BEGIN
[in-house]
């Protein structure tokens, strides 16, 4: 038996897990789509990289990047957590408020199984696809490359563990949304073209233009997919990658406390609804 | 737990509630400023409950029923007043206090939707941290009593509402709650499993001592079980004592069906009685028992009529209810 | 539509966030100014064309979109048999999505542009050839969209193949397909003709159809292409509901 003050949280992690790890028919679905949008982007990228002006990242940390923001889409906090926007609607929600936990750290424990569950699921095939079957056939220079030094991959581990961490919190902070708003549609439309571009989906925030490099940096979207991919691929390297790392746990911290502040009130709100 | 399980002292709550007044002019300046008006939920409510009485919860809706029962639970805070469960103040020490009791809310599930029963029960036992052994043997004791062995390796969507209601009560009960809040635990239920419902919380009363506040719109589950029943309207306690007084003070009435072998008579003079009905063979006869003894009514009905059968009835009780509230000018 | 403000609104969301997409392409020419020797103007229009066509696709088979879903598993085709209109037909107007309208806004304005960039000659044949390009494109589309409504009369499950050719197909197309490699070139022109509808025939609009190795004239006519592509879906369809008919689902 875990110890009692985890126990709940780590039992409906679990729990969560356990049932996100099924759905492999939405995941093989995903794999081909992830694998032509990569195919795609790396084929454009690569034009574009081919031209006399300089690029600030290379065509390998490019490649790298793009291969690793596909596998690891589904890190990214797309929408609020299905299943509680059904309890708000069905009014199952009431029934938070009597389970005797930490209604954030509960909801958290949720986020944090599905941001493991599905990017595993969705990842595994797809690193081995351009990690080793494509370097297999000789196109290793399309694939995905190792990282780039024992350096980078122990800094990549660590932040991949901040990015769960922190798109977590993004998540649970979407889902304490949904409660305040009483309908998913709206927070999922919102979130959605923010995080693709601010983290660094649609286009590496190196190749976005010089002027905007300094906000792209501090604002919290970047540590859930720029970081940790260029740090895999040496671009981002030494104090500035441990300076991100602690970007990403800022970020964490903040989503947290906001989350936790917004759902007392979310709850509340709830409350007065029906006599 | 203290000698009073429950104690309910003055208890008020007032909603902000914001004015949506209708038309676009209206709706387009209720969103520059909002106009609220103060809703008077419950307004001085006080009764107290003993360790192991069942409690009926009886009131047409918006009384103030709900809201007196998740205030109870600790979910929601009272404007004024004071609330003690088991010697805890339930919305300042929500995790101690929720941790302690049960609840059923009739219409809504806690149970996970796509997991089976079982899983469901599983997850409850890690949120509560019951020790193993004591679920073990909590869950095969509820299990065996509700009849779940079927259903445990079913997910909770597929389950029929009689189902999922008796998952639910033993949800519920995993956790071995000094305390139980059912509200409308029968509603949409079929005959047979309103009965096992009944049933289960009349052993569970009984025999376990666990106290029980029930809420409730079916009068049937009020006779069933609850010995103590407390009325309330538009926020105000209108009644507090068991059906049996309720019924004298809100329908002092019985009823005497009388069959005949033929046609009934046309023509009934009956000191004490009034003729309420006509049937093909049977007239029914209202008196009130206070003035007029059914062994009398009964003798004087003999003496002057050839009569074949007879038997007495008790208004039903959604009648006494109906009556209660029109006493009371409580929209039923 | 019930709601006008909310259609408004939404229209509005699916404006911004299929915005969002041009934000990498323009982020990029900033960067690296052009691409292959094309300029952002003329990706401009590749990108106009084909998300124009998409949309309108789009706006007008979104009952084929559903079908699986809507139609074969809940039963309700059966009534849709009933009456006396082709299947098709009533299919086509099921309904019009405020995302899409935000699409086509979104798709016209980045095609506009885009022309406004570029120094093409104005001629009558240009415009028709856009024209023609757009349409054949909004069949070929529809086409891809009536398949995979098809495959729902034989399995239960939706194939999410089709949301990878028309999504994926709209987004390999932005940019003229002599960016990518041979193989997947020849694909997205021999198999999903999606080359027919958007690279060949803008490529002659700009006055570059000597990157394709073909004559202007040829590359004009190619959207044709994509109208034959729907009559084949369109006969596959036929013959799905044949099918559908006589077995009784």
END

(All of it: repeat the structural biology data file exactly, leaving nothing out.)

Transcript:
[in-house]
């Protein structure tokens, strides 16, 4: 038996897990789509990289990047957590408020199984696809490359563990949304073209233009997919990658406390609804 | 737990509630400023409950029923007043206090939707941290009593509402709650499993001592079980004592069906009685028992009529209810 | 539509966030100014064309979109048999999505542009050839969209193949397909003709159809292409509901 003050949280992690790890028919679905949008982007990228002006990242940390923001889409906090926007609607929600936990750290424990569950699921095939079957056939220079030094991959581990961490919190902070708003549609439309571009989906925030490099940096979207991919691929390297790392746990911290502040009130709100 | 399980002292709550007044002019300046008006939920409510009485919860809706029962639970805070469960103040020490009791809310599930029963029960036992052994043997004791062995390796969507209601009560009960809040635990239920419902919380009363506040719109589950029943309207306690007084003070009435072998008579003079009905063979006869003894009514009905059968009835009780509230000018 | 403000609104969301997409392409020419020797103007229009066509696709088979879903598993085709209109037909107007309208806004304005960039000659044949390009494109589309409504009369499950050719197909197309490699070139022109509808025939609009190795004239006519592509879906369809008919689902 875990110890009692985890126990709940780590039992409906679990729990969560356990049932996100099924759905492999939405995941093989995903794999081909992830694998032509990569195919795609790396084929454009690569034009574009081919031209006399300089690029600030290379065509390998490019490649790298793009291969690793596909596998690891589904890190990214797309929408609020299905299943509680059904309890708000069905009014199952009431029934938070009597389970005797930490209604954030509960909801958290949720986020944090599905941001493991599905990017595993969705990842595994797809690193081995351009990690080793494509370097297999000789196109290793399309694939995905190792990282780039024992350096980078122990800094990549660590932040991949901040990015769960922190798109977590993004998540649970979407889902304490949904409660305040009483309908998913709206927070999922919102979130959605923010995080693709601010983290660094649609286009590496190196190749976005010089002027905007300094906000792209501090604002919290970047540590859930720029970081940790260029740090895999040496671009981002030494104090500035441990300076991100602690970007990403800022970020964490903040989503947290906001989350936790917004759902007392979310709850509340709830409350007065029906006599 | 203290000698009073429950104690309910003055208890008020007032909603902000914001004015949506209708038309676009209206709706387009209720969103520059909002106009609220103060809703008077419950307004001085006080009764107290003993360790192991069942409690009926009886009131047409918006009384103030709900809201007196998740205030109870600790979910929601009272404007004024004071609330003690088991010697805890339930919305300042929500995790101690929720941790302690049960609840059923009739219409809504806690149970996970796509997991089976079982899983469901599983997850409850890690949120509560019951020790193993004591679920073990909590869950095969509820299990065996509700009849779940079927259903445990079913997910909770597929389950029929009689189902999922008796998952639910033993949800519920995993956790071995000094305390139980059912509200409308029968509603949409079929005959047979309103009965096992009944049933289960009349052993569970009984025999376990666990106290029980029930809420409730079916009068049937009020006779069933609850010995103590407390009325309330538009926020105000209108009644507090068991059906049996309720019924004298809100329908002092019985009823005497009388069959005949033929046609009934046309023509009934009956000191004490009034003729309420006509049937093909049977007239029914209202008196009130206070003035007029059914062994009398009964003798004087003999003496002057050839009569074949007879038997007495008790208004039903959604009648006494109906009556209660029109006493009371409580929209039923 | 019930709601006008909310259609408004939404229209509005699916404006911004299929915005969002041009934000990498323009982020990029900033960067690296052009691409292959094309300029952002003329990706401009590749990108106009084909998300124009998409949309309108789009706006007008979104009952084929559903079908699986809507139609074969809940039963309700059966009534849709009933009456006396082709299947098709009533299919086509099921309904019009405020995302899409935000699409086509979104798709016209980045095609506009885009022309406004570029120094093409104005001629009558240009415009028709856009024209023609757009349409054949909004069949070929529809086409891809009536398949995979098809495959729902034989399995239960939706194939999410089709949301990878028309999504994926709209987004390999932005940019003229002599960016990518041979193989997947020849694909997205021999198999999903999606080359027919958007690279060949803008490529002659700009006055570059000597990157394709073909004559202007040829590359004009190619959207044709994509109208034959729907009559084949369109006969596959036929013959799905044949099918559908006589077995009784």